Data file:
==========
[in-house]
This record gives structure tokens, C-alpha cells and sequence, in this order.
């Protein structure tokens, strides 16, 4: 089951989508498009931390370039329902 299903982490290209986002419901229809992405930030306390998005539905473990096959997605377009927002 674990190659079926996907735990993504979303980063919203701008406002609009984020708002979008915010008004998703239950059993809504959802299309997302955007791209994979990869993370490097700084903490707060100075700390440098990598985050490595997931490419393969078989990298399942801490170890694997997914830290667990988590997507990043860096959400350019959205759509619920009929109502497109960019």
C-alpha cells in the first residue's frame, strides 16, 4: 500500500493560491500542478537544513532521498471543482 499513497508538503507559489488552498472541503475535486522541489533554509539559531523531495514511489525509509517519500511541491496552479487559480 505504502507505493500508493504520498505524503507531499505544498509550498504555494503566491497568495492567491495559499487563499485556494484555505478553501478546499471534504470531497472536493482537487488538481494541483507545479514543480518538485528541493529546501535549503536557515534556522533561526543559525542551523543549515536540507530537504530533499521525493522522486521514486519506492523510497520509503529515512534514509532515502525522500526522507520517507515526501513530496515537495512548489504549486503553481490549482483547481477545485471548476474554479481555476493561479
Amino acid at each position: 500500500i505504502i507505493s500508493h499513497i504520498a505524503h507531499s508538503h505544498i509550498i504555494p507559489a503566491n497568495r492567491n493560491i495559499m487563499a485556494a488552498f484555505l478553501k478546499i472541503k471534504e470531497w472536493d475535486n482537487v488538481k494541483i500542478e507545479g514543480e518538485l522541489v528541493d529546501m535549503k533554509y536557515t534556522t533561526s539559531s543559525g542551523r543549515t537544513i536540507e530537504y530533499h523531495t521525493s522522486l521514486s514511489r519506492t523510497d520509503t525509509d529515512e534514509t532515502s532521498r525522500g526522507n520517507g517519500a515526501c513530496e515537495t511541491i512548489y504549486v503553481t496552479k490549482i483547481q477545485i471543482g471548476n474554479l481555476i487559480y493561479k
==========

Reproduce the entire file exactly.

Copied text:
[in-house]
This record gives structure tokens, C-alpha cells and sequence, in this order.
């Protein structure tokens, strides 16, 4: 089951989508498009931390370039329902 299903982490290209986002419901229809992405930030306390998005539905473990096959997605377009927002 674990190659079926996907735990993504979303980063919203701008406002609009984020708002979008915010008004998703239950059993809504959802299309997302955007791209994979990869993370490097700084903490707060100075700390440098990598985050490595997931490419393969078989990298399942801490170890694997997914830290667990988590997507990043860096959400350019959205759509619920009929109502497109960019």
C-alpha cells in the first residue's frame, strides 16, 4: 500500500493560491500542478537544513532521498471543482 499513497508538503507559489488552498472541503475535486522541489533554509539559531523531495514511489525509509517519500511541491496552479487559480 505504502507505493500508493504520498505524503507531499505544498509550498504555494503566491497568495492567491495559499487563499485556494484555505478553501478546499471534504470531497472536493482537487488538481494541483507545479514543480518538485528541493529546501535549503536557515534556522533561526543559525542551523543549515536540507530537504530533499521525493522522486521514486519506492523510497520509503529515512534514509532515502525522500526522507520517507515526501513530496515537495512548489504549486503553481490549482483547481477545485471548476474554479481555476493561479
Amino acid at each position: 500500500i505504502i507505493s500508493h499513497i504520498a505524503h507531499s508538503h505544498i509550498i504555494p507559489a503566491n497568495r492567491n493560491i495559499m487563499a485556494a488552498f484555505l478553501k478546499i472541503k471534504e470531497w472536493d475535486n482537487v488538481k494541483i500542478e507545479g514543480e518538485l522541489v528541493d529546501m535549503k533554509y536557515t534556522t533561526s539559531s543559525g542551523r543549515t537544513i536540507e530537504y530533499h523531495t521525493s522522486l521514486s514511489r519506492t523510497d520509503t525509509d529515512e534514509t532515502s532521498r525522500g526522507n520517507g517519500a515526501c513530496e515537495t511541491i512548489y504549486v503553481t496552479k490549482i483547481q477545485i471543482g471548476n474554479l481555476i487559480y493561479k